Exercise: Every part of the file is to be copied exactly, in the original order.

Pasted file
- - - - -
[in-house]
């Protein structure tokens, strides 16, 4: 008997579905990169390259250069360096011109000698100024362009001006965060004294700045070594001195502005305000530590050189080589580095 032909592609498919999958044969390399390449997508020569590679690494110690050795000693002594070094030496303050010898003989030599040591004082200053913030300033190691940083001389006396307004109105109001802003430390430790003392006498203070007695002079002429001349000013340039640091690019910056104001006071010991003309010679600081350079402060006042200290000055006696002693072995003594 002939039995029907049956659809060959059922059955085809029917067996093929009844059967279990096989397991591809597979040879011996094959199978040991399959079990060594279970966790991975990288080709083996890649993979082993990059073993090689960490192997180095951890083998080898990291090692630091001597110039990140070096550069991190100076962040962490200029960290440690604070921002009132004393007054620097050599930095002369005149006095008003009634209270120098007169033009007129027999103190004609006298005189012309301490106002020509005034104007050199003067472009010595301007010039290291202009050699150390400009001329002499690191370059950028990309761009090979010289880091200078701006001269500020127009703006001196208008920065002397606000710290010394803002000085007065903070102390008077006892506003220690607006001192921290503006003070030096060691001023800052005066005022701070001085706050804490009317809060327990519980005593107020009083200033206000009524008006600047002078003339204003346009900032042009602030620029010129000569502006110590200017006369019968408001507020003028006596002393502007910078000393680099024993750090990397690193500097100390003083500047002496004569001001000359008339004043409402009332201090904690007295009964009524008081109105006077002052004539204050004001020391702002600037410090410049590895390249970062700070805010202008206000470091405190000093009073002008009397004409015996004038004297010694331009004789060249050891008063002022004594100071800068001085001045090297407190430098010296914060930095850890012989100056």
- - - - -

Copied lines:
[in-house]
């Protein structure tokens, strides 16, 4: 008997579905990169390259250069360096011109000698100024362009001006965060004294700045070594001195502005305000530590050189080589580095 032909592609498919999958044969390399390449997508020569590679690494110690050795000693002594070094030496303050010898003989030599040591004082200053913030300033190691940083001389006396307004109105109001802003430390430790003392006498203070007695002079002429001349000013340039640091690019910056104001006071010991003309010679600081350079402060006042200290000055006696002693072995003594 002939039995029907049956659809060959059922059955085809029917067996093929009844059967279990096989397991591809597979040879011996094959199978040991399959079990060594279970966790991975990288080709083996890649993979082993990059073993090689960490192997180095951890083998080898990291090692630091001597110039990140070096550069991190100076962040962490200029960290440690604070921002009132004393007054620097050599930095002369005149006095008003009634209270120098007169033009007129027999103190004609006298005189012309301490106002020509005034104007050199003067472009010595301007010039290291202009050699150390400009001329002499690191370059950028990309761009090979010289880091200078701006001269500020127009703006001196208008920065002397606000710290010394803002000085007065903070102390008077006892506003220690607006001192921290503006003070030096060691001023800052005066005022701070001085706050804490009317809060327990519980005593107020009083200033206000009524008006600047002078003339204003346009900032042009602030620029010129000569502006110590200017006369019968408001507020003028006596002393502007910078000393680099024993750090990397690193500097100390003083500047002496004569001001000359008339004043409402009332201090904690007295009964009524008081109105006077002052004539204050004001020391702002600037410090410049590895390249970062700070805010202008206000470091405190000093009073002008009397004409015996004038004297010694331009004789060249050891008063002022004594100071800068001085001045090297407190430098010296914060930095850890012989100056």